ELISA or enzyme-linked immunosorbent assay is a simple and cost-effective technique of detection that’s quite popular. It’s also referred to as enzyme immunoassay (EIA). This test uses enzymes, antibodies, and antigens to identify substances in liquid samples, such as plasma or serum. ELISA is a wet analytical method and is different from the dry lab analytical methods that use dry strips.
It’s a plate-based assay method involving solid surfaces such as a polystyrene multiwell plate, separating it from other antibody assays. During an ELISA, the analyte, or substance under analysis within the sample, is immobilized on the solid surface. Then, all the other compounds within the sample are removed using a detergent solution.
This allows the separation of the analyte from the sample. After it’s immobilized, the detection custom antibody, linked to the enzyme, is added to form an antibody-antigen combination. The final step involves adding an enzymatic substrate to react with the enzyme. This reaction usually generates a visual cue such as a color change that can then be measured.
Due to the popularity of ELISA kits, you will find countless of them in the market and commercials, but not all of them are built equally. So how do you get through the wide variety and pick a good one? Below are some essential tips to help you.
1. The Species Under Study
Samples are obtained from various models such as mice, rats, and humans. These three are the more common models, and finding an ELISA kit for them is pretty straightforward. On the other hand, if the models are non-classical, such as monkeys, the number of available kits goes down. For rare models, you have to select a validated kit for the species that show similar homology as the species in your sample.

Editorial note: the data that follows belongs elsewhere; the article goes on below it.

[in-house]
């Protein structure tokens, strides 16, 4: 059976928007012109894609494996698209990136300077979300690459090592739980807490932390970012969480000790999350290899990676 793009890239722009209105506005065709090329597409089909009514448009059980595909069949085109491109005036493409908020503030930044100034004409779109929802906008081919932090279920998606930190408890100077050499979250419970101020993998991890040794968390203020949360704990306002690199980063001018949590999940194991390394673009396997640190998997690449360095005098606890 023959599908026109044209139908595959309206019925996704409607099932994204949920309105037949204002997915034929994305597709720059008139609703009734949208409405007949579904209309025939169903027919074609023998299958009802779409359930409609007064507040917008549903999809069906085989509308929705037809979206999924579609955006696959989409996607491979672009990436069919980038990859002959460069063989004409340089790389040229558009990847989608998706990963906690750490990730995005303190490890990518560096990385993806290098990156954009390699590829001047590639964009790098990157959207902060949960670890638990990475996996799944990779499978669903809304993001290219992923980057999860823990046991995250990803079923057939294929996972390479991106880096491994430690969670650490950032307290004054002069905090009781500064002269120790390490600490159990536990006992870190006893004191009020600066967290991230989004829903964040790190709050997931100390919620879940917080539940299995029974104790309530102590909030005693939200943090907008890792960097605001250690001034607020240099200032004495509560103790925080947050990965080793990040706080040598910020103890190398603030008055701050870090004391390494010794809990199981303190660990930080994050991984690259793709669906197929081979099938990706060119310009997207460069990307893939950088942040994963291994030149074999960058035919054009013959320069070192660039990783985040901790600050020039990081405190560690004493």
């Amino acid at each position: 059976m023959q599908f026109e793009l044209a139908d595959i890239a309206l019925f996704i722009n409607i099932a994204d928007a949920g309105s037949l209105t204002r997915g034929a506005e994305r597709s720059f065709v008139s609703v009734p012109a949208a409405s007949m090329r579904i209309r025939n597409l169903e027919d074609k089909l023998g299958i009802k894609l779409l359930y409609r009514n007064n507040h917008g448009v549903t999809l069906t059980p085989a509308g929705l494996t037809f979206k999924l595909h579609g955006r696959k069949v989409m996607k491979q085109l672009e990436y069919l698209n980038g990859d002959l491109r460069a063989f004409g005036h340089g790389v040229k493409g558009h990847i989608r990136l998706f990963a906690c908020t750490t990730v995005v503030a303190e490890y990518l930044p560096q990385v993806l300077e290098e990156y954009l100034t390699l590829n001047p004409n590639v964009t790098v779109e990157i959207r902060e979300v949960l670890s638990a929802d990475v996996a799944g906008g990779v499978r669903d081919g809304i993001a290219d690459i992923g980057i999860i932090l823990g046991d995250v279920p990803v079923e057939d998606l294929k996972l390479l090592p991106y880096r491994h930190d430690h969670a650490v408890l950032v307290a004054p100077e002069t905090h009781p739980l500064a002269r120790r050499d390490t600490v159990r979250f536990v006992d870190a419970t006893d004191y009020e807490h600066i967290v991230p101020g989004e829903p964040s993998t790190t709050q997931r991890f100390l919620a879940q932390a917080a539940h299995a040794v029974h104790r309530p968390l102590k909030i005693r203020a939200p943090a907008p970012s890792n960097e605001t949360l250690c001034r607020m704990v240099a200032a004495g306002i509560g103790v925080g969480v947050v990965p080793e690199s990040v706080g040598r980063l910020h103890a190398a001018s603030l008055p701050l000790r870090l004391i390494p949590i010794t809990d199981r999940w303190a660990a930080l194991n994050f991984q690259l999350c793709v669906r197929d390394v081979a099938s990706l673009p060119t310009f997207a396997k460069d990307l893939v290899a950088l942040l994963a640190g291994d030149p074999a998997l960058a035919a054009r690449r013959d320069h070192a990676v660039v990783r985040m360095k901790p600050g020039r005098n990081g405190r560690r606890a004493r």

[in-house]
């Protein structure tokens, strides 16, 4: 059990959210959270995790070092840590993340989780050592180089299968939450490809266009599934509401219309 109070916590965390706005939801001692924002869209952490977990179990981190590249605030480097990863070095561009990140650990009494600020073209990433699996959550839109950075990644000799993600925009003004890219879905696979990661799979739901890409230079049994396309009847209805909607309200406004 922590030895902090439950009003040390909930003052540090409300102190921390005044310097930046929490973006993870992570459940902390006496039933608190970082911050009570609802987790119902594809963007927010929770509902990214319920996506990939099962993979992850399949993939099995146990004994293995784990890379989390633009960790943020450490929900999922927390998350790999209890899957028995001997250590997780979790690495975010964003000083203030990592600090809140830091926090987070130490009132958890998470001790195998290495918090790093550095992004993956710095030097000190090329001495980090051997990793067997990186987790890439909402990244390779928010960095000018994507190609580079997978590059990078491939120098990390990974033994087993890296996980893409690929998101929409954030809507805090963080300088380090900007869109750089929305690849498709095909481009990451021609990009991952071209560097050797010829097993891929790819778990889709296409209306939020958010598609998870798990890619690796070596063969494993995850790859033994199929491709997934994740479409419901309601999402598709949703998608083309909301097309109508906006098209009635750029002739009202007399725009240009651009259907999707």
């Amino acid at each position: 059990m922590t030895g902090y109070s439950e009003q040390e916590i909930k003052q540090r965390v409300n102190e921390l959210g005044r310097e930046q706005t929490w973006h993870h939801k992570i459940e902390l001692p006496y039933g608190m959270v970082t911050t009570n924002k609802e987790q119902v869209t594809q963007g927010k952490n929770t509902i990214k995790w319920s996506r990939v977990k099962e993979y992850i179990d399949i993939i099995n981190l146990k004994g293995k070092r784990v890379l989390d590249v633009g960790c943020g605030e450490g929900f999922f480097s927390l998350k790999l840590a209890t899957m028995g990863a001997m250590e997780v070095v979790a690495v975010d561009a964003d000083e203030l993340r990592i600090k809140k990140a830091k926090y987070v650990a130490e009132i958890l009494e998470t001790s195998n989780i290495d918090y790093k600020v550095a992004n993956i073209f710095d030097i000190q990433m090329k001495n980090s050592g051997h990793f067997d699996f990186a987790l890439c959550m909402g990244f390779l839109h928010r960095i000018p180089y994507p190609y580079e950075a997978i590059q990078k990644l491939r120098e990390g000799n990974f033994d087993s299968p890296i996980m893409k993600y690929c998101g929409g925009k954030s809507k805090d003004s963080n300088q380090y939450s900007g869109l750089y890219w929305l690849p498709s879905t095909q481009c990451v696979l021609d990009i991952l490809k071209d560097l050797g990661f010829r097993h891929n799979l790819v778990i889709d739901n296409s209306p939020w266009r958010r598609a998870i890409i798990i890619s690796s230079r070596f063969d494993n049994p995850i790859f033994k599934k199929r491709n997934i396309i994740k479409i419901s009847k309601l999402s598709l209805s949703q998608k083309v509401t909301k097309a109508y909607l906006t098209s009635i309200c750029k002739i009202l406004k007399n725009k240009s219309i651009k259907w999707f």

2. The Analyte to Be Detected
Analytes are usually protein in nature, and you have to understand what they are before detecting them. Sandwich ELISA kits are generally known for their suitability in detecting large proteins with numerous epitopes like cytokine. On the other hand, competitive ELISA kits are great for small molecule detection, such as hapten.
Almost all commercial ELISA kits measure plasma and culture supernatants. Reading through the product instructions in detail to make sure the kit is suitable for your sample. For instance, the collection method of plasma samples can affect the type of ELISA kit you choose. Additionally, other facets such as lipids in the sample and hemolysis can disrupt the assay’s performance.
Taking these factors into consideration before selecting your ELISA kit is important. If you are unsure, you can first buy a trial size ELISA kit to conduct a pretest to verify its suitability and sensitivity to your samples.
3. Have a Clear Purpose for the Analysis
ELISA kits are tools that can be used for both quantitative and qualitative analyses. Quantitative ELISA shows the concentration of the analyte within a sample through a standard curve, while qualitative ELISA gives a simple negative or positive result for the sample tested.
You have to know whether you want to quantify the analyte within your sample or simply detect its absence or presence. Having a clear goal of the analysis will help you choose between qualitative ELISA and a quantitative one.
4. The Type of Antibody